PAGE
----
How to Protect Your Car from the Sun

July is here and that means a few things – Independence Day, fun in the sun, Shark Week and, of course, blistering summer heat. While getting close to the shark-infested waters might be your biggest fear at the moment, we’re here to tell you about something equally frightening…. the damage the sun is having on your car.

In summer heat, we’re constantly reminded to protect our skin with SPF and our bodies by drinking lots of fluids. And yet, we rarely think of the effects of the sun on our poor vehicles.

It’s about time we started treating our cars as well, or better, than we treat ourselves in the heat. Here’s how you can start.

Make sure the mechanics are running smoothly

It takes more to keep your car’s inner-workings healthy than just taking it to the shop for an oil change. While that’s important, you’ll also want to check that belts are working, the coolant level is satisfactory and all hoses are in good condition. In addition, you should check your transmission fluid and change it if need be.

The sun can also damage the part of you car that you don’t want to be without in the summer – your air conditioning system. Minor leaks often go undetected, so you’ll want to check on that regularly. If you don’t catch the leak in time, the AC can stop working altogether.

Protect the interior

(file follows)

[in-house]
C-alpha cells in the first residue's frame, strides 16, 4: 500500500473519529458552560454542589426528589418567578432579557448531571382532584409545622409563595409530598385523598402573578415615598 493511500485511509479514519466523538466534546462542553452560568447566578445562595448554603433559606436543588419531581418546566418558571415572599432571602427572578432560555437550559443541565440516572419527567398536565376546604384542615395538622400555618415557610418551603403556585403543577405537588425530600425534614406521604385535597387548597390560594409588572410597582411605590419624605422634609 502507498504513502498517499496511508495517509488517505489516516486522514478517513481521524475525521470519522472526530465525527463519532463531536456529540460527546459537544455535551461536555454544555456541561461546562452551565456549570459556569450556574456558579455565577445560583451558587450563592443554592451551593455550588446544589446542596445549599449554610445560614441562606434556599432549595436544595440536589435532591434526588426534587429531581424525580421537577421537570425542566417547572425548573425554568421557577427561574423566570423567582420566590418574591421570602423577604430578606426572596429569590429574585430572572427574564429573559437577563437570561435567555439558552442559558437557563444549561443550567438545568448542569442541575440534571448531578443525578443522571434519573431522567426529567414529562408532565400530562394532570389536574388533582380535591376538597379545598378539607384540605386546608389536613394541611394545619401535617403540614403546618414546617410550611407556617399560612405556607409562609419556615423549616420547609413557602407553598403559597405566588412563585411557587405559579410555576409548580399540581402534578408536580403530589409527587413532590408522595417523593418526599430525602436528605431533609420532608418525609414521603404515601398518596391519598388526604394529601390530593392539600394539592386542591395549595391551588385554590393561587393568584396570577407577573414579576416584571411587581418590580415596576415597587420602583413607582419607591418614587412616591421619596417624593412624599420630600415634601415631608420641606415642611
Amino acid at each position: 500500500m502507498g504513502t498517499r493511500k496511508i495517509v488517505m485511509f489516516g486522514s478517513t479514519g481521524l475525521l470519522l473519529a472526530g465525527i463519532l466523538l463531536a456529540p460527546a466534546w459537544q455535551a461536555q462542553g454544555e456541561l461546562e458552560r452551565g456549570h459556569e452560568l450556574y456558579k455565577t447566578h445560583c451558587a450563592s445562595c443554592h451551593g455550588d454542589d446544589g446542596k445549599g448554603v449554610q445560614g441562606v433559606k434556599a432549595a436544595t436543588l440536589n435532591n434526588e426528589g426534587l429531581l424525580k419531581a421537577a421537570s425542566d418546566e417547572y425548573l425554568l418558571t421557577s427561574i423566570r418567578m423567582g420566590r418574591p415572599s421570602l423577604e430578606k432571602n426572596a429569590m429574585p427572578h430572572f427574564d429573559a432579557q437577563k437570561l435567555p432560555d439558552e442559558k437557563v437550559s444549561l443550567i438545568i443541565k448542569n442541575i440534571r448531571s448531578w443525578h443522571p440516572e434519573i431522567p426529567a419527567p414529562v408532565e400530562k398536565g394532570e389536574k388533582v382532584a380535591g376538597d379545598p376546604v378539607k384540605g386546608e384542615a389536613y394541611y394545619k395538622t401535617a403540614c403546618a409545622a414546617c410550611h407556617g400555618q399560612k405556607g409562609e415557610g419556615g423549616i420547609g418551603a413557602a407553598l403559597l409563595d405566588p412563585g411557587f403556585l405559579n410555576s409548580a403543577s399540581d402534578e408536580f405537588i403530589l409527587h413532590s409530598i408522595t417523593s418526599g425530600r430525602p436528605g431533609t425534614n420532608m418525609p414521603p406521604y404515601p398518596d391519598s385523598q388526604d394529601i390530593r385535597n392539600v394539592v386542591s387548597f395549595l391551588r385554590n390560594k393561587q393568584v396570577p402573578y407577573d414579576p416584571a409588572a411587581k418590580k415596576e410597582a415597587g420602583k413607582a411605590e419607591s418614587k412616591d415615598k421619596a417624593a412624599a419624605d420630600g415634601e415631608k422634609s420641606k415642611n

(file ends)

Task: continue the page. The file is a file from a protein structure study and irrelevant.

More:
There are a few simple tools you can buy to protect your car from sun damage. Perhaps you’ve laughed at people who put a reflectorized panel in the windshield when they leave the car. But this can dramatically lower your car’s interior temperature and keep the sun from bleaching it. You can even purchase funky panels like this one.

small_lightning mcqueen sunshades

(Photo Credit)

While we sometimes forget to dust our cars, it’s especially important to keep the dash and console dust-free in the summertime. You know how the sun can cook an egg on the sidewalk if it’s hot enough? Well, it’ll cook the dust in your car too, making it nearly impossible to remove later.

Check your tires

During the hot summer months, you need to check your tire pressure first thing in the morning when the tires are cool and haven’t been rolling over the scorching pavement. The combination of hot pavement and a deflated tire can lead to an ugly blowout. And that’s the last thing you need to happen when you’re driving to the beach.

CheckTirePressure(Photo Credit)

Think about where you park

If you can, park in the shade. Seems like a pretty common sense tip, right?

While parking in the back of the lot under some trees might increase the walk to your destination, this simple act can go a long way. When parked in direct sunlight, your car can reach 145 degrees Fahrenheit on a hot day. Of course, you’ll want to be aware of summer storms and the damage a fallen tree could do.

Vehicle-protection-page-pic-1-850x4221(Photo Credit)

Wash and wax it yourself

Even though it can be fun, washing the car usually feels like a chore. But, using the right soap and drying the car correctly will keep your car looking better, longer.